Spirited England avoided the infamy of an embarrassing 5-0 Ashes whitewash as they clung on for a dramatic draw in a tense finish to the fourth Test in Sydney.
In scenes reminiscent of Cardiff in 2009 when the unlikeliest of heroes James Anderson and Monty Panesar survived, the visitors somehow batted out the final day to avoid defeat at the SCG.
It was Anderson again as he kept out the final over of the game to frustrate the Australians, with his teammates barely able to watch.
Jack Leach and Stuart Broad withstood some hostile fast-bowling from the Aussies’ pumped-up quicks before the former edged part-time leg-spinner Steve Smith to slip with a nervy 13 balls remaining.
The field placements reminded you of playing on the Playstation as a kid with every fielder smothering the final pair, with worse chat than you’d hear down the local green on a Saturday afternoon. But Broad and Anderson stood firm for a hard-fought draw in fading light.
The result doesn’t mean anything in the context of the series, that was done and dusted with the miserable Melbourne defeat, but the hosts’ hopes of an Ashes cleansweep were blunted by a brave rearguard.
This calamitous England side won’t follow in the footsteps of the teams of 1920/21, 2006/07 and 2013/14 to lose 5-0 down under despite their failings since landing in Australia. And there were positives to take from this gritty performance.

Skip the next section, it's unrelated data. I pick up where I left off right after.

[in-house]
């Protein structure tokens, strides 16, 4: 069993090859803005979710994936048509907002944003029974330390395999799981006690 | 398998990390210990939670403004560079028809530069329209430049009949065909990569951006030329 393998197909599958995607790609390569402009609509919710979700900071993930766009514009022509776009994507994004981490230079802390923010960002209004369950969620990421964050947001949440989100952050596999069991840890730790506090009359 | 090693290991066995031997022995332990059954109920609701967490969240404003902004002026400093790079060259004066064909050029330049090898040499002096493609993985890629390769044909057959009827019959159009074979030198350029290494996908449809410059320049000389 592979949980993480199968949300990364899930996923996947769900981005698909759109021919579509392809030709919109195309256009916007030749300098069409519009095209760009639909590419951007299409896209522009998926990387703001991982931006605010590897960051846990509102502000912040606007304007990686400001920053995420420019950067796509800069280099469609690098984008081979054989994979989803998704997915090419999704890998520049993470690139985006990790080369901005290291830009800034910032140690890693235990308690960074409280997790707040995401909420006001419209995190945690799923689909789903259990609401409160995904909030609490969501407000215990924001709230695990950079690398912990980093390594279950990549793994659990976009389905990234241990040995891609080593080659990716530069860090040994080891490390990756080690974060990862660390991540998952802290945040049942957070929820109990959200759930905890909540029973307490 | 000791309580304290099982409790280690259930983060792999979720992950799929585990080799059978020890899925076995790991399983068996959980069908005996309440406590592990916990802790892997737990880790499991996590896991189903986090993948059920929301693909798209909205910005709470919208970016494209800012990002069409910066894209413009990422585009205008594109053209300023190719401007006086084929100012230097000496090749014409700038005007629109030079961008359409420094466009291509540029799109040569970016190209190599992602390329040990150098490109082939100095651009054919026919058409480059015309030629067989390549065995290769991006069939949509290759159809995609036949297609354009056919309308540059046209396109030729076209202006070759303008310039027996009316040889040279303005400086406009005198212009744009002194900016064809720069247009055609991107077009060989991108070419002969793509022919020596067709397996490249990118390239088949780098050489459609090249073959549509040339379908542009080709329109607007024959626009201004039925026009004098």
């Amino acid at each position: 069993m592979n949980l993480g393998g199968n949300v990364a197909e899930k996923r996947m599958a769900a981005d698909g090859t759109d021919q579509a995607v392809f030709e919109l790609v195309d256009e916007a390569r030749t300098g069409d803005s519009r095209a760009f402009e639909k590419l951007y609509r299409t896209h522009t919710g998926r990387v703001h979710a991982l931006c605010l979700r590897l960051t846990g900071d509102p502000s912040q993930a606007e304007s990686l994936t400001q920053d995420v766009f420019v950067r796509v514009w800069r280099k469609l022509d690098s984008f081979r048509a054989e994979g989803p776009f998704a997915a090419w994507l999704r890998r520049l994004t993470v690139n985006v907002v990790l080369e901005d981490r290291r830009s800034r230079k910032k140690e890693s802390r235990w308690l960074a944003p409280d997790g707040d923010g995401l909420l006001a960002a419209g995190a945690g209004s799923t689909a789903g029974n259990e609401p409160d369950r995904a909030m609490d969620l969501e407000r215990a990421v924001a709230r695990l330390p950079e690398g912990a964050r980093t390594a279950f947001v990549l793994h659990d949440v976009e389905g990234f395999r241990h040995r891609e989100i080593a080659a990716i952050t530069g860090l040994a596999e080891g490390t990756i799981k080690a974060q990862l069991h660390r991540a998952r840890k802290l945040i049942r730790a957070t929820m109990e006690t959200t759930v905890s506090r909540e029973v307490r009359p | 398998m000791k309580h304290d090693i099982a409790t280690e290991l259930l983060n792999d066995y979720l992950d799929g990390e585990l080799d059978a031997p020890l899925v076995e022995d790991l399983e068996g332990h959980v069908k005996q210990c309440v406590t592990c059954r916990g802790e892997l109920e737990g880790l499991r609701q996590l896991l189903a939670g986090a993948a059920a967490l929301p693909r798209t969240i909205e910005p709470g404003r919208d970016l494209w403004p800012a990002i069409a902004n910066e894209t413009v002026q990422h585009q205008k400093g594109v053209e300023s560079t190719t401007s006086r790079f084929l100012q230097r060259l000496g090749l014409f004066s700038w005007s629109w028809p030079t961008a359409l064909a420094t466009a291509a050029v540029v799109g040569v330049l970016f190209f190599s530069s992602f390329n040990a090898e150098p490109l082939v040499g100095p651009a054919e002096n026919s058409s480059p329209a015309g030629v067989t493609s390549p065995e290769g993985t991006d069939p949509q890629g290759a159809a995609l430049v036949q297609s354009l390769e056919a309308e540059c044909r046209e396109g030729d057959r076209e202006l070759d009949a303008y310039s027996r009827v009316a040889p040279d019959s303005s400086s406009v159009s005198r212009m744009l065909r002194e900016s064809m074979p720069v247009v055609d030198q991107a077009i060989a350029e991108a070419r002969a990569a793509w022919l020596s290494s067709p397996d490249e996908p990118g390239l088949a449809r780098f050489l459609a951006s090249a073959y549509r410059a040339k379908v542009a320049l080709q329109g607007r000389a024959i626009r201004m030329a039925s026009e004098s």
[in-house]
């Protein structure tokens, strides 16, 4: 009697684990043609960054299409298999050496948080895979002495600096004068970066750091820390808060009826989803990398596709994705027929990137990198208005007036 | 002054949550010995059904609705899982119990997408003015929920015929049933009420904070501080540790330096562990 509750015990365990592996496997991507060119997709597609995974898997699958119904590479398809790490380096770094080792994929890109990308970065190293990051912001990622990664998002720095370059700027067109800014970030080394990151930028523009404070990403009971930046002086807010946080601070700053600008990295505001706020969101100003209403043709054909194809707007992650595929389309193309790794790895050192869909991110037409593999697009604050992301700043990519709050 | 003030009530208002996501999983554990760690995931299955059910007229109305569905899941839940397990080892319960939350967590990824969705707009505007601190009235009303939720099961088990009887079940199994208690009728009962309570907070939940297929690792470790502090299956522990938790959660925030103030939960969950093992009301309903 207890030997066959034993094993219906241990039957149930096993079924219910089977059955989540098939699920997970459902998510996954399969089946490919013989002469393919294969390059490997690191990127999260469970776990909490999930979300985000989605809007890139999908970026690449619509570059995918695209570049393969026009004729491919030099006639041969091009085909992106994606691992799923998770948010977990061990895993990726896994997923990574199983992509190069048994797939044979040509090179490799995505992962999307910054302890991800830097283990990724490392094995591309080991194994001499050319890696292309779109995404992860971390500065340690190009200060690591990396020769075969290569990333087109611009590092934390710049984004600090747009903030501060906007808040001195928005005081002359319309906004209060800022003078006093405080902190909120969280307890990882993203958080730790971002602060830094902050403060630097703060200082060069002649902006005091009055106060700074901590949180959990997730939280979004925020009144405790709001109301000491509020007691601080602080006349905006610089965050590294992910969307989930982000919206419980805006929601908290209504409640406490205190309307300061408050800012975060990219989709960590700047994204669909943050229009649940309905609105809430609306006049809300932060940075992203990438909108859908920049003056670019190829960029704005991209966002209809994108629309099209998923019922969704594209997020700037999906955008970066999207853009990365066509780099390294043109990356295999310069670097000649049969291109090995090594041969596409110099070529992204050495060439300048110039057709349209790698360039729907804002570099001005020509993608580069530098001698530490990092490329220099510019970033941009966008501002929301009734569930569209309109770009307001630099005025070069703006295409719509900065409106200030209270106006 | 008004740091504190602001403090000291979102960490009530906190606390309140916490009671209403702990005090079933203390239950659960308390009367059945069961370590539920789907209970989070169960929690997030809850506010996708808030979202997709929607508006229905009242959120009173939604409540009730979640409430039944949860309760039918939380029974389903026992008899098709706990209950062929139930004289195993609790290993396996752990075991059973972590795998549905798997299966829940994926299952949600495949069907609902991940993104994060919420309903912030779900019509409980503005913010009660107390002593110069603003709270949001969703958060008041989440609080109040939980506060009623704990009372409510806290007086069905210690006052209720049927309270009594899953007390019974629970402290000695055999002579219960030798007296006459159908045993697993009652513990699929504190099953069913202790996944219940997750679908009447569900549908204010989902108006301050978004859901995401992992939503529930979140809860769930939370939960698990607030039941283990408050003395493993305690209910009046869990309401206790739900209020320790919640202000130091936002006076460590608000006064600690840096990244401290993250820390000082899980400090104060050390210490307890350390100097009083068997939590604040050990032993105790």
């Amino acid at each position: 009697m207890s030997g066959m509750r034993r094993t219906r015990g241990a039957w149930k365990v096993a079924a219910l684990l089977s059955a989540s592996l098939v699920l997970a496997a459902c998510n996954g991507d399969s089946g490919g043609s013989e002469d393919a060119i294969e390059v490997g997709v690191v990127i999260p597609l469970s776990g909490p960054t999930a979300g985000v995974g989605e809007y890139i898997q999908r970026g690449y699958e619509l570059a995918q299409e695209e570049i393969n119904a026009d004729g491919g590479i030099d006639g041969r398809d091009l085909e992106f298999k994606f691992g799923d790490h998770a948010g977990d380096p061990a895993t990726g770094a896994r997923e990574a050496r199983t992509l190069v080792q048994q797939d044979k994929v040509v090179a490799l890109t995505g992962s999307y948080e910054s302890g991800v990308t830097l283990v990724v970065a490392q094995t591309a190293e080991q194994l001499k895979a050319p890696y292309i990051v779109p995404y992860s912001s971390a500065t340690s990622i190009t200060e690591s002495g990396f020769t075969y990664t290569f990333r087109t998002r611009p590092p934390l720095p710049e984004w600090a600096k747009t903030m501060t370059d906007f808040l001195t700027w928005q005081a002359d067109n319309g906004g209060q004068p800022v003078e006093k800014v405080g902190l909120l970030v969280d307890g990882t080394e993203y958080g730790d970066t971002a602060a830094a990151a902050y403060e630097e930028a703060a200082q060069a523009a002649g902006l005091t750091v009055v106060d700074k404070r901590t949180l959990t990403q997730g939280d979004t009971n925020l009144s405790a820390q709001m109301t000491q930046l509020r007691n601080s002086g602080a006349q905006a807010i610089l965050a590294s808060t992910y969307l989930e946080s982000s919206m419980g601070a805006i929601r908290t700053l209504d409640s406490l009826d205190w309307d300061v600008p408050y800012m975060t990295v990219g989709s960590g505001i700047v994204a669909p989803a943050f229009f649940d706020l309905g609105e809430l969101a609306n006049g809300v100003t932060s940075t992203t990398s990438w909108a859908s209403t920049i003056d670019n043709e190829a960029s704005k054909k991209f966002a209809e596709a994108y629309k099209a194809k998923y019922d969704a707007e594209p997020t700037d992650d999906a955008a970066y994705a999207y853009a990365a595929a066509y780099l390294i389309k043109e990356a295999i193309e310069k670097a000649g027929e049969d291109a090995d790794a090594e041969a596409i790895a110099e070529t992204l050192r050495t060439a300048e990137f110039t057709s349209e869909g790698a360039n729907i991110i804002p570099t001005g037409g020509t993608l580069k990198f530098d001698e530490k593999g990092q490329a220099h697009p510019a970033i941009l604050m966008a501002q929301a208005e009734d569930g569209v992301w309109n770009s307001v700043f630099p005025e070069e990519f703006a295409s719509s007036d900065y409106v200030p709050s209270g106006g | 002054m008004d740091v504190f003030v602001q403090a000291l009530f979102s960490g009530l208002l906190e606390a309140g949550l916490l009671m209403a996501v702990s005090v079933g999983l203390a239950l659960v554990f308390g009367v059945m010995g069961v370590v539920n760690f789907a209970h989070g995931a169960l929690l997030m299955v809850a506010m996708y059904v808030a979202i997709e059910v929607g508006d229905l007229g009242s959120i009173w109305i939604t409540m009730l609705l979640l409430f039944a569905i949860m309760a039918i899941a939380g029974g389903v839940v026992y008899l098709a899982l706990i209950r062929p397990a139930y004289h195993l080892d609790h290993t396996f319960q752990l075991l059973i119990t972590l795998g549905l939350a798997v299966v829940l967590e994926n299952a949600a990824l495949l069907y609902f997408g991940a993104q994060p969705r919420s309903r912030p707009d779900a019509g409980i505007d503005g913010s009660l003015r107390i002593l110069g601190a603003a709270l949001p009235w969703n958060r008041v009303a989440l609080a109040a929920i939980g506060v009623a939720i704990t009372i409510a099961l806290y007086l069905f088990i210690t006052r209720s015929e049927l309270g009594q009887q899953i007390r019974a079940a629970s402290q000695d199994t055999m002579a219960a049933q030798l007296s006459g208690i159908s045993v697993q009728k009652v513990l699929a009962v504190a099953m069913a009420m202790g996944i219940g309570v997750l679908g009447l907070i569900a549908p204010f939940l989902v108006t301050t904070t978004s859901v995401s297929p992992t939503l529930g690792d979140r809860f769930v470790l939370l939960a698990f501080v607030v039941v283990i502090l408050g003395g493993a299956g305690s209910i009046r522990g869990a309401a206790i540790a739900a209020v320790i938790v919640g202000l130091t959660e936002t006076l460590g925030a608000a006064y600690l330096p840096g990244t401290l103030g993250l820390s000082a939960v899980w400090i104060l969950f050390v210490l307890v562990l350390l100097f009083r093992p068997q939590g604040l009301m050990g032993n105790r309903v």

England came into the game in disarray with Covid chaos accounting for a number of support staff, including head coach Chris Silverwood as well as the turmoil of the dismal tour so far.
But the bruised and battered tourists showed great courage and determination to keep determined Australia at bay on the final day.
Haseed Hameed fell for a sixth successive single-figure score before Dawid Malan was bowled by Nathan Lyon.
Zak Crawley scored a fluent 77 before being trapped by a searing Cameron Green yorker. And when captain Joe Root edged ever-present Scott Boland, who took 3/30, behind it was down to England’s walking wounded middle order.
Dosed up on painkillers, Ben Stokes (60) — with a serious side strain — and Jonny Bairstow (41) — with a heavily bruised thumb — kept out 228 balls between them in a stoic showing.
"It's nice to see us get something from it. It's not what everyone wants, but it's a small step in the right direction."
Joe Root, as thoughtful as ever 👏
Stokes was removed by off-spinner Lyon, but when Australia took the new ball England had five wickets remaining with 22 overs remaining and looked set to ease to a draw.
But captain Pat Cummins blew the game wide open with two great in-swingers in three balls to first dismiss Jos Buttler before a foot-crunching yorker accounted for Mark Wood.
When first-innings centurion Bairstow was caught at bat-pad England had 64 balls to survive with just Leach, Broad and Anderson in the way of hungry Australia going 4-0 up.
Leach made 26 off 34 balls before David Warner took a sharp catch which deflected off keeper Alex Carey’s leg after Smith landed one in the rough. But 39-year-old Anderson used all of his experience to cling on.
Captain Root, who revealed wicket-keeper Buttler will fly home after the hand injury he suffered in this game, said: “It was really important. It’s been a difficult tour until now. We’ve obviously found it really tough at times.
“I’m proud of the determination and character we showed to get a result. It’s a small step in the right direction after three tough games for this team.”
Disappointed Australian captain Cummins “It was a great game of Test cricket. We got close, a little bit less weather and we could be 4-0 up. It was a hard-fought game of Test cricket and that’s why we love it.”